In week three of the academic year at the chemistry and materiomics programs of UHasselt, the students started to put their freshly gained new knowledge of weeks 1 and 2 into practice with a number of exercise classes.
For the second bachelor chemistry students, this meant performing their first calculations within the context of the course introduction to quantum chemistry. At this point this is still very mathematical (e.g., calculating commutators) and abstract (e.g., normalizing a wave function or calculating the probability of finding a particle, given a simple wave function), but this will change, and chemical/physical meaning will slowly be introduced into the mathematical formalism. For the third bachelor chemistry, the course quantum and computational chemistry continued with perturbation theory, and we started with the variational method as well. The latter was introduced through the example of the H atom, for which the exact variational ground state was recovered starting from a well chosen trial wave function.
In the master materiomics, the first master course fundamentals of materials modelling, dove into the details underpinning DFT introducing concepts like pseudo-potentials, the frozen-core approximation, periodic boundary conditions etc. This knowledge was then put into practice during a second exercise session working on the supercomputer, as a last preparation for the practical lab exercise the following day. During this lab, the students used the supercomputer to calculate the Young modulus of two infinite linear polymers. An intense practical session which they all executed with great courage (remember 2 weeks ago they never heard of DFT, nor had they accessed a supercomputer). Their report for this practical will be part of their grade.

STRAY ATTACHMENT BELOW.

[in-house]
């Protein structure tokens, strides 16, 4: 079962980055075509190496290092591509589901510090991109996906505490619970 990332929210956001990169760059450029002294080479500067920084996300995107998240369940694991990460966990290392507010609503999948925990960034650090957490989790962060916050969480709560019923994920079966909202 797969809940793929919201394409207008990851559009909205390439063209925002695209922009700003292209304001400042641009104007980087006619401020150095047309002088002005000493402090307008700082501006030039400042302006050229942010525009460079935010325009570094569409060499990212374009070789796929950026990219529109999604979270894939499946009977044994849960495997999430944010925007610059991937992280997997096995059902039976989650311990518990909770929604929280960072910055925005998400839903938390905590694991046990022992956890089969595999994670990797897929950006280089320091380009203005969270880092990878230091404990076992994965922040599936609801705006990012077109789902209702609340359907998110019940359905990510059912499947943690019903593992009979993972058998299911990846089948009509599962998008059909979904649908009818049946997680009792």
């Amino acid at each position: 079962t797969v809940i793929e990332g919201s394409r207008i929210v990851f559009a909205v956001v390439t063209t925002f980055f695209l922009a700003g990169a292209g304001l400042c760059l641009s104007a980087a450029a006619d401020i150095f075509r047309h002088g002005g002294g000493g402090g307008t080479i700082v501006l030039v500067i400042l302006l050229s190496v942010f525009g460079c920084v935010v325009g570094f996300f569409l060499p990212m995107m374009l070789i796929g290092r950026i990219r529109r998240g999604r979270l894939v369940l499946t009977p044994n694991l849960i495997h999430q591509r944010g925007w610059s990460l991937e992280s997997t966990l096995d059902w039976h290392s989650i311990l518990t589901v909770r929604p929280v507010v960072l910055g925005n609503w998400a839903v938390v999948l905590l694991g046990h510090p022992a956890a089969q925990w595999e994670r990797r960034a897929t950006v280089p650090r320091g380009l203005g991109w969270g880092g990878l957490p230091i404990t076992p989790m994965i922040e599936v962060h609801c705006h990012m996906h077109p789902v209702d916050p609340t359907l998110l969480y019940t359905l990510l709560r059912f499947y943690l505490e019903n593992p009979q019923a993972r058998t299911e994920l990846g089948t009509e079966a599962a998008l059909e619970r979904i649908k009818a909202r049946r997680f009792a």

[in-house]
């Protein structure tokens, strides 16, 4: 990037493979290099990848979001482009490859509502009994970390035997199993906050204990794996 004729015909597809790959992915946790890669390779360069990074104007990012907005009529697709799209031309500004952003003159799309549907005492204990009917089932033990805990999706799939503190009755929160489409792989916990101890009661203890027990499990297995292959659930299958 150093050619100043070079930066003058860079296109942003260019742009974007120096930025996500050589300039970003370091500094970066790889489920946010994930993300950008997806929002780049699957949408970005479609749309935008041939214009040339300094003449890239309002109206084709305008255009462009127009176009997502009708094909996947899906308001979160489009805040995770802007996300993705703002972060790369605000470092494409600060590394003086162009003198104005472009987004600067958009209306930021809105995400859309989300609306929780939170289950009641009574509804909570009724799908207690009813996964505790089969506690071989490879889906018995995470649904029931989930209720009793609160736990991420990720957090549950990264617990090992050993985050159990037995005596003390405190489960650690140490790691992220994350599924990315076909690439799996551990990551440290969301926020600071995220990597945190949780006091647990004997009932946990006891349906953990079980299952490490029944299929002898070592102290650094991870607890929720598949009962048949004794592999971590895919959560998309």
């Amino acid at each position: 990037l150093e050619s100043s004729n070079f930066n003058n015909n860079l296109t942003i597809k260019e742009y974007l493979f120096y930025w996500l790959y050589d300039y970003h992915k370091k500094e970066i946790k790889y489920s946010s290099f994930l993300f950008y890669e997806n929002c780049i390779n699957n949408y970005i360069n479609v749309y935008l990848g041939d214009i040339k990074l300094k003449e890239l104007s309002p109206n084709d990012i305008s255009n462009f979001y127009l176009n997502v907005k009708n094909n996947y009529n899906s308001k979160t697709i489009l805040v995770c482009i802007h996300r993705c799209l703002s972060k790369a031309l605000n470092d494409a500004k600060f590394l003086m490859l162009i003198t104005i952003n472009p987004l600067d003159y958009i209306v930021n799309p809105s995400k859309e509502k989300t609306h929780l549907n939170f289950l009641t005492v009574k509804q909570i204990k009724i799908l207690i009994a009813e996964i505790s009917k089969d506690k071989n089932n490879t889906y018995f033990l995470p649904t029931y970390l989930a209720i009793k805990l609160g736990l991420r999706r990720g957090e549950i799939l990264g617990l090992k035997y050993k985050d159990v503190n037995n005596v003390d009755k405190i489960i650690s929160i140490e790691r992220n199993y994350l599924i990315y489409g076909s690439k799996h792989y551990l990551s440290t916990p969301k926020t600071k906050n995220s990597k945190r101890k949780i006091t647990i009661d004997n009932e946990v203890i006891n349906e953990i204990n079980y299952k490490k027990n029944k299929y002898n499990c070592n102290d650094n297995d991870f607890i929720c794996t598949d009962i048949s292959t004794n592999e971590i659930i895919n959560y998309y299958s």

For the second master materiomics, the course focused on Density Functional Theory consisted of a discussion lecture, covering the topics the students studied during their self study assignments. In addition, I recorded two video lectures for the blended learning part of the course. For the course Machine learning and artificial intelligence in modern materials science self study topics were covered in such a discussion lecture as well. In addition, the QM9 data set was investigated during an exercise session, as preparation for further detailed study.
At the end of this week, we have added another 16h of live lectures and ~1h of video lectures, putting our semester total at 35h of live lectures. Upwards and onward to week 4.